In another film on view, “La cueva negra (The Black Cave),” Muñoz explores El Paso del Indio, an indigenous burial site in Puerto Rico. Its existence was not publicly known until the construction of a nearby freeway. Santiago Muñoz’s camera tenderly, humorously, follows the steps of two local boys, who discuss their exploration, their horses, the trees — “I’m crazy about almonds.” She traces the movement of their skin as they climb, swim, and sit amongst debris and overgrowth. When “La cueva negra”’s narrator recites a creation myth, it feels like a direct response to El Paso del Indo’s present: “Before humans, bridges, and birds, there was a cave … The first one to leave the cave turned into a rock. The next one turned into a motorcycle. Then a few others left and they turned into bats. They fished at night.” Moments prior, the two boys had been discussing fishing; they rode a dirt bike up a hill, almost to the freeway, before one nearly fell off.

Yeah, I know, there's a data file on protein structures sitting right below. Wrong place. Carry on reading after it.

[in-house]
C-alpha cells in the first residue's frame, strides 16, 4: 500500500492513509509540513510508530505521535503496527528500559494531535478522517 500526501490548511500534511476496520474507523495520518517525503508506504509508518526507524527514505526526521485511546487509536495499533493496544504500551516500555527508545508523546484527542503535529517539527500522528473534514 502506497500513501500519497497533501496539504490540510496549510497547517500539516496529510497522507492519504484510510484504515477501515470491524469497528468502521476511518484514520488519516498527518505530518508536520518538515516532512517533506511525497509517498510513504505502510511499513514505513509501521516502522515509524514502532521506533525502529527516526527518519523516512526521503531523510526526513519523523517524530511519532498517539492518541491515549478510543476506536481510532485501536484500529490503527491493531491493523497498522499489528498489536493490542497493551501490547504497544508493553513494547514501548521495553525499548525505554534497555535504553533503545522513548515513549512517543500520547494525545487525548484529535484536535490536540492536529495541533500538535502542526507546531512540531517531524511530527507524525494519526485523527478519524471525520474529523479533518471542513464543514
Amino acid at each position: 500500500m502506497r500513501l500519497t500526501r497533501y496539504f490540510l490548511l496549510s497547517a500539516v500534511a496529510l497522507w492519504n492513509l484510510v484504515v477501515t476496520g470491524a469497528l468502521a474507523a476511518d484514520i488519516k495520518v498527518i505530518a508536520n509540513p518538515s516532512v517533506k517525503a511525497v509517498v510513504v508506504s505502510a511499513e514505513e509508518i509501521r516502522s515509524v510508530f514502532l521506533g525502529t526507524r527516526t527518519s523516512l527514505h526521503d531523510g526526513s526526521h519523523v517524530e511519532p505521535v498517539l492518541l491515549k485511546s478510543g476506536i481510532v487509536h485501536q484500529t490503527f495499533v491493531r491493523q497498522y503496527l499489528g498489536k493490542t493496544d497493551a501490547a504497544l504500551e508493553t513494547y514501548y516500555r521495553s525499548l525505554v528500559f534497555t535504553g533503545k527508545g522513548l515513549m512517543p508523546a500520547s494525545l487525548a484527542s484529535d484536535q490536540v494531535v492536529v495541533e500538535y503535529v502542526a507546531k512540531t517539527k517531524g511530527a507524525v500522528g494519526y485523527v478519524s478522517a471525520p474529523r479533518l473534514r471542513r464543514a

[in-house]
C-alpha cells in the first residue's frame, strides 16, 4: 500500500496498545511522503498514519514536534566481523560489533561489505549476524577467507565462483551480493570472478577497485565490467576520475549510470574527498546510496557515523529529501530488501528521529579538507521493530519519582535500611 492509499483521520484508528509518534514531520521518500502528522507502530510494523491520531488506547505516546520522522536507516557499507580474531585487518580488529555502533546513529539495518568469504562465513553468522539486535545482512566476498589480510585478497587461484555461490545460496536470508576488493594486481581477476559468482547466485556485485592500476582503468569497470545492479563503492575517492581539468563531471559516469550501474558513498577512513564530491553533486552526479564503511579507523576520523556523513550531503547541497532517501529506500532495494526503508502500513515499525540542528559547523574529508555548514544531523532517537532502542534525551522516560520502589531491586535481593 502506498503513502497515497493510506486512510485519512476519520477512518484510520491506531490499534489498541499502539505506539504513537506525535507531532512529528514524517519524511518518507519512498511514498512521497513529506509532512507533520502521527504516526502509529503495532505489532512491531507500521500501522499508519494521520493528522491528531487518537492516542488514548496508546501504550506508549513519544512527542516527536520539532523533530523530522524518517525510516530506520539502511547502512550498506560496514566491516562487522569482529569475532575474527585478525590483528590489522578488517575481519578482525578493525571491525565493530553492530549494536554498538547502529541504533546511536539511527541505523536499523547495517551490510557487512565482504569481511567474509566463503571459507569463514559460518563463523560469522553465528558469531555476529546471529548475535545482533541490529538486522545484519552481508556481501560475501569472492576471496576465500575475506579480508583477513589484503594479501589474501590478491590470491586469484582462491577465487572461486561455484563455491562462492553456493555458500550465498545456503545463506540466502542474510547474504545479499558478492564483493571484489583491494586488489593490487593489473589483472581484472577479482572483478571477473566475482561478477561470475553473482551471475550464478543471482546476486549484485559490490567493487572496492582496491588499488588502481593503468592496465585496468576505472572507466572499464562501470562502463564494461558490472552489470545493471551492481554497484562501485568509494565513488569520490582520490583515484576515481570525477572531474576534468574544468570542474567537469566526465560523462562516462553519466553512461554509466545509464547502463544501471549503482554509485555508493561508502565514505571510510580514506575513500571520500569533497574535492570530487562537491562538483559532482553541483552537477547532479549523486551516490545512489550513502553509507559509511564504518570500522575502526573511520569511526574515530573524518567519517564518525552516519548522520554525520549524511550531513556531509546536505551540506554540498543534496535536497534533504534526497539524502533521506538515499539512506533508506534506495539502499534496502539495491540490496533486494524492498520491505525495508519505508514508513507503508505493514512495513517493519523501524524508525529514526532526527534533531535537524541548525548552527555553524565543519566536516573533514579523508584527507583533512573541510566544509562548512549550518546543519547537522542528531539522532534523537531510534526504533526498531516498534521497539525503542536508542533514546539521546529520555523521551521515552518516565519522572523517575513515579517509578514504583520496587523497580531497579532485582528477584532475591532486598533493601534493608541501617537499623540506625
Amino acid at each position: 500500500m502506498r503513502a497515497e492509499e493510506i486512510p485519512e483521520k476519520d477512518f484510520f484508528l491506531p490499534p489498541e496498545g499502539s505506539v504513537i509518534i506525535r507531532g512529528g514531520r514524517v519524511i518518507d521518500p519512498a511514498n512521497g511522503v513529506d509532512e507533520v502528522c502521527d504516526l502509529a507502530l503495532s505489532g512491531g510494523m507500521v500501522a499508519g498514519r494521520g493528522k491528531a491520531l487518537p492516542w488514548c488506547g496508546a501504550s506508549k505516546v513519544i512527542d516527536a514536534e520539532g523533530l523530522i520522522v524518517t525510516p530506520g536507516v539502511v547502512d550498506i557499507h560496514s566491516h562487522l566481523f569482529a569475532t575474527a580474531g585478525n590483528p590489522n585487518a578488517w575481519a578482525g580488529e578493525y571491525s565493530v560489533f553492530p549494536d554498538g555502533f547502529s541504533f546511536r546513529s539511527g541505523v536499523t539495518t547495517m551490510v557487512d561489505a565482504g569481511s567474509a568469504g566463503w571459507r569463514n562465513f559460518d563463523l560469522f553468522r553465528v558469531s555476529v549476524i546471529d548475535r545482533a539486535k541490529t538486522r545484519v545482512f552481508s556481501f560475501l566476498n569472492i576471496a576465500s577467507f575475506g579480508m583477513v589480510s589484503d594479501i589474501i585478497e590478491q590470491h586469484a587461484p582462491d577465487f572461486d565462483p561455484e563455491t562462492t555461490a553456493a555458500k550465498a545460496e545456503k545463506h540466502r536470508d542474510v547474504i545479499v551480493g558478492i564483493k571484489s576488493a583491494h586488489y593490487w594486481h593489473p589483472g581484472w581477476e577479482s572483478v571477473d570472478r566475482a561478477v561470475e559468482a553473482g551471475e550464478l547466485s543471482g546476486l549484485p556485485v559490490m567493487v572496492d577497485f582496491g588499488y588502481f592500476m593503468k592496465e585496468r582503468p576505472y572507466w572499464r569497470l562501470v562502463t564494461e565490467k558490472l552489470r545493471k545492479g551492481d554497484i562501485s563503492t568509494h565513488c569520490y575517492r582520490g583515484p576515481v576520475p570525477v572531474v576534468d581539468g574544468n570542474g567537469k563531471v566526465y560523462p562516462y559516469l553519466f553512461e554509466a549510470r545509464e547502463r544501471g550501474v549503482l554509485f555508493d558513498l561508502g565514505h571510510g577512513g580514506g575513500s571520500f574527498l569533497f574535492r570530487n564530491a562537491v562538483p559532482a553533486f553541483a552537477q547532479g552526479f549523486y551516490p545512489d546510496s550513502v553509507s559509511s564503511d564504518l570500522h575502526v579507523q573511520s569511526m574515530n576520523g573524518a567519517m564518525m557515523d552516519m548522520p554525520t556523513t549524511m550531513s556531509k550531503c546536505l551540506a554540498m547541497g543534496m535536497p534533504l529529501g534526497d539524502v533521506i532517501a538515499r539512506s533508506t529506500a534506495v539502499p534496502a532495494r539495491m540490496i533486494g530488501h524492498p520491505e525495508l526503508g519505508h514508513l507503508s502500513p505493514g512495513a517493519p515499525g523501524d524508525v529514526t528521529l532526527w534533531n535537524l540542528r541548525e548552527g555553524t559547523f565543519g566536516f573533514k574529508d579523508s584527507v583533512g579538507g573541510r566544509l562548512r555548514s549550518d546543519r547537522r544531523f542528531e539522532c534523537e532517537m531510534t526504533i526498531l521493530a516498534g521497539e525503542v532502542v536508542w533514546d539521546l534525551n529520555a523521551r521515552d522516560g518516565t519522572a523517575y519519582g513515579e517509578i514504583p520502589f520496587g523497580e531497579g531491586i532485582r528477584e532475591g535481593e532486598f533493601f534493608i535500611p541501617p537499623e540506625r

In her research of the site, Santiago Muñoz interviewed archaeologists, who revealed that the indigenous myths specific to Puerto Rico were malleable, adapting to the particular location and its inhabitants. She frequently works on the ground, examining the physicality, history, and even belief systems of every site she ends up filming. It’s worth addressing that in addition to her malascopios, Santiago Muñoz displays Ceiba/Faslane, a vinyl record of field recordings taken from Roosevelt Roads and Faslane, a British Naval base near Glasgow.
The embedding of mythologies into a sociopolitical climate is examined in “La cabeza mató a todos (The Head Killed Everyone).” A woman smokes a cigarette on a hammock and brainstorms, with a black cat, “how to build a spell” to end a war: “If the magic desired is the total and absolute destruction of the machinery of war … then the spell requires the consumption of a substantial amount of energies. Like the tiger consumes the day.” She dances to the sound of coquís and thunderstorms.